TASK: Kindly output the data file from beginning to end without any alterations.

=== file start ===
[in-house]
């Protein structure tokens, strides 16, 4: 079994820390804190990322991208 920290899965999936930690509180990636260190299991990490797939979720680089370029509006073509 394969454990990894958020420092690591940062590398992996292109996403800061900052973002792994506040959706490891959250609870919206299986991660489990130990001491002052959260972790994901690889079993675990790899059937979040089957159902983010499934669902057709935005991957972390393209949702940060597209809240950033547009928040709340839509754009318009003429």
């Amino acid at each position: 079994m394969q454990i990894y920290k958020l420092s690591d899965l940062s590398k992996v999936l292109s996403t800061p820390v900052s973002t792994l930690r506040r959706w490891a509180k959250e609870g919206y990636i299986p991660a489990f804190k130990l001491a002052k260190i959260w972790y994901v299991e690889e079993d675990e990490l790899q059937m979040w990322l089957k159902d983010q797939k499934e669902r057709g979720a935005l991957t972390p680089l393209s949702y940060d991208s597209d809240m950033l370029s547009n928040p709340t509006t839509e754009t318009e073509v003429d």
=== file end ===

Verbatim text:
[in-house]
């Protein structure tokens, strides 16, 4: 079994820390804190990322991208 920290899965999936930690509180990636260190299991990490797939979720680089370029509006073509 394969454990990894958020420092690591940062590398992996292109996403800061900052973002792994506040959706490891959250609870919206299986991660489990130990001491002052959260972790994901690889079993675990790899059937979040089957159902983010499934669902057709935005991957972390393209949702940060597209809240950033547009928040709340839509754009318009003429």
């Amino acid at each position: 079994m394969q454990i990894y920290k958020l420092s690591d899965l940062s590398k992996v999936l292109s996403t800061p820390v900052s973002t792994l930690r506040r959706w490891a509180k959250e609870g919206y990636i299986p991660a489990f804190k130990l001491a002052k260190i959260w972790y994901v299991e690889e079993d675990e990490l790899q059937m979040w990322l089957k159902d983010q797939k499934e669902r057709g979720a935005l991957t972390p680089l393209s949702y940060d991208s597209d809240m950033l370029s547009n928040p709340t509006t839509e754009t318009e073509v003429d």